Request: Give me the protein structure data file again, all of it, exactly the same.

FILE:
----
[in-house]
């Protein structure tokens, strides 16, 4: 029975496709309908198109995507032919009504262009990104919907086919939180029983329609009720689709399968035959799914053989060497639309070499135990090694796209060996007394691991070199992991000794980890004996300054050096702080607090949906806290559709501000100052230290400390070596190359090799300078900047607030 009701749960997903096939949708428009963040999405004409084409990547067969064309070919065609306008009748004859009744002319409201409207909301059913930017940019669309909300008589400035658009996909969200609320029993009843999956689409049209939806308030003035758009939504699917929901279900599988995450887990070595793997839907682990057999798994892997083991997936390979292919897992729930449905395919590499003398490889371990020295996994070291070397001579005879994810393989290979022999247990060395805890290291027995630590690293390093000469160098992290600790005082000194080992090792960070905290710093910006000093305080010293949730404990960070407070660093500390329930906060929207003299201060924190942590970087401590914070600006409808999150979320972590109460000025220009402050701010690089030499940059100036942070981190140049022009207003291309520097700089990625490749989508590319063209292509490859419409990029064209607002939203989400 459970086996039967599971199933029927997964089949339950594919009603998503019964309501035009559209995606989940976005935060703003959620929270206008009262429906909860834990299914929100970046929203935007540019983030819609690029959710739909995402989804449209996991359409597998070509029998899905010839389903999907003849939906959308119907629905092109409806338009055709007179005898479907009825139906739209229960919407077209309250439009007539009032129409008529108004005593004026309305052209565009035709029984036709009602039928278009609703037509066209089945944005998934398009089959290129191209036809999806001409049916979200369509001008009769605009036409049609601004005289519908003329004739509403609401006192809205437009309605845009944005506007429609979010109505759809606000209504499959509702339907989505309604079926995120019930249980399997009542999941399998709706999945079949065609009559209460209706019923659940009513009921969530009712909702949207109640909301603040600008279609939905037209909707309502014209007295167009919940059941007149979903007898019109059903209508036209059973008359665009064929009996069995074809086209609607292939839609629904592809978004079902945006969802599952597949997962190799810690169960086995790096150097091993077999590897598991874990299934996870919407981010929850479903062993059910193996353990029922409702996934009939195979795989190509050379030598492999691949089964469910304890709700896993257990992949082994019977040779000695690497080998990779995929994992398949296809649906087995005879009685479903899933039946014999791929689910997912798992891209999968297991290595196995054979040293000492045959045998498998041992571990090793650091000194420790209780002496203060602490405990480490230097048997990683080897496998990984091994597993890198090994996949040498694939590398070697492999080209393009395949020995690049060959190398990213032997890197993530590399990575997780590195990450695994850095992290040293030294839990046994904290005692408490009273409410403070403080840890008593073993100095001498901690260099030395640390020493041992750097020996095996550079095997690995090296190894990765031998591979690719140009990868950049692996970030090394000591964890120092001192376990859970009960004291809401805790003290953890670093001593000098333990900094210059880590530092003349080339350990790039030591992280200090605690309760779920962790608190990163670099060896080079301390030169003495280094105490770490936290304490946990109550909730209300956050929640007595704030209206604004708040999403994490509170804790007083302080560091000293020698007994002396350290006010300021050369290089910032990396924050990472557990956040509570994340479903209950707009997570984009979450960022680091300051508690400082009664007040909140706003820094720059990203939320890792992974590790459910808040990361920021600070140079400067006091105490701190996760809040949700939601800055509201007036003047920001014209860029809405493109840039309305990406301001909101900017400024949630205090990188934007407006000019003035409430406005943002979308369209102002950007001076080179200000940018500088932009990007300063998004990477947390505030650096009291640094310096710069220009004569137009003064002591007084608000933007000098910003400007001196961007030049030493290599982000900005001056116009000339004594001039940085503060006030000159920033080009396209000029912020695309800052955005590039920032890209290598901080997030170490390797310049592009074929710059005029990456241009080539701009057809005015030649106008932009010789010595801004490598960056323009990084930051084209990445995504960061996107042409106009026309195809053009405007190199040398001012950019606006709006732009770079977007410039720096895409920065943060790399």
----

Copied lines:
[in-house]
């Protein structure tokens, strides 16, 4: 029975496709309908198109995507032919009504262009990104919907086919939180029983329609009720689709399968035959799914053989060497639309070499135990090694796209060996007394691991070199992991000794980890004996300054050096702080607090949906806290559709501000100052230290400390070596190359090799300078900047607030 009701749960997903096939949708428009963040999405004409084409990547067969064309070919065609306008009748004859009744002319409201409207909301059913930017940019669309909300008589400035658009996909969200609320029993009843999956689409049209939806308030003035758009939504699917929901279900599988995450887990070595793997839907682990057999798994892997083991997936390979292919897992729930449905395919590499003398490889371990020295996994070291070397001579005879994810393989290979022999247990060395805890290291027995630590690293390093000469160098992290600790005082000194080992090792960070905290710093910006000093305080010293949730404990960070407070660093500390329930906060929207003299201060924190942590970087401590914070600006409808999150979320972590109460000025220009402050701010690089030499940059100036942070981190140049022009207003291309520097700089990625490749989508590319063209292509490859419409990029064209607002939203989400 459970086996039967599971199933029927997964089949339950594919009603998503019964309501035009559209995606989940976005935060703003959620929270206008009262429906909860834990299914929100970046929203935007540019983030819609690029959710739909995402989804449209996991359409597998070509029998899905010839389903999907003849939906959308119907629905092109409806338009055709007179005898479907009825139906739209229960919407077209309250439009007539009032129409008529108004005593004026309305052209565009035709029984036709009602039928278009609703037509066209089945944005998934398009089959290129191209036809999806001409049916979200369509001008009769605009036409049609601004005289519908003329004739509403609401006192809205437009309605845009944005506007429609979010109505759809606000209504499959509702339907989505309604079926995120019930249980399997009542999941399998709706999945079949065609009559209460209706019923659940009513009921969530009712909702949207109640909301603040600008279609939905037209909707309502014209007295167009919940059941007149979903007898019109059903209508036209059973008359665009064929009996069995074809086209609607292939839609629904592809978004079902945006969802599952597949997962190799810690169960086995790096150097091993077999590897598991874990299934996870919407981010929850479903062993059910193996353990029922409702996934009939195979795989190509050379030598492999691949089964469910304890709700896993257990992949082994019977040779000695690497080998990779995929994992398949296809649906087995005879009685479903899933039946014999791929689910997912798992891209999968297991290595196995054979040293000492045959045998498998041992571990090793650091000194420790209780002496203060602490405990480490230097048997990683080897496998990984091994597993890198090994996949040498694939590398070697492999080209393009395949020995690049060959190398990213032997890197993530590399990575997780590195990450695994850095992290040293030294839990046994904290005692408490009273409410403070403080840890008593073993100095001498901690260099030395640390020493041992750097020996095996550079095997690995090296190894990765031998591979690719140009990868950049692996970030090394000591964890120092001192376990859970009960004291809401805790003290953890670093001593000098333990900094210059880590530092003349080339350990790039030591992280200090605690309760779920962790608190990163670099060896080079301390030169003495280094105490770490936290304490946990109550909730209300956050929640007595704030209206604004708040999403994490509170804790007083302080560091000293020698007994002396350290006010300021050369290089910032990396924050990472557990956040509570994340479903209950707009997570984009979450960022680091300051508690400082009664007040909140706003820094720059990203939320890792992974590790459910808040990361920021600070140079400067006091105490701190996760809040949700939601800055509201007036003047920001014209860029809405493109840039309305990406301001909101900017400024949630205090990188934007407006000019003035409430406005943002979308369209102002950007001076080179200000940018500088932009990007300063998004990477947390505030650096009291640094310096710069220009004569137009003064002591007084608000933007000098910003400007001196961007030049030493290599982000900005001056116009000339004594001039940085503060006030000159920033080009396209000029912020695309800052955005590039920032890209290598901080997030170490390797310049592009074929710059005029990456241009080539701009057809005015030649106008932009010789010595801004490598960056323009990084930051084209990445995504960061996107042409106009026309195809053009405007190199040398001012950019606006709006732009770079977007410039720096895409920065943060790399």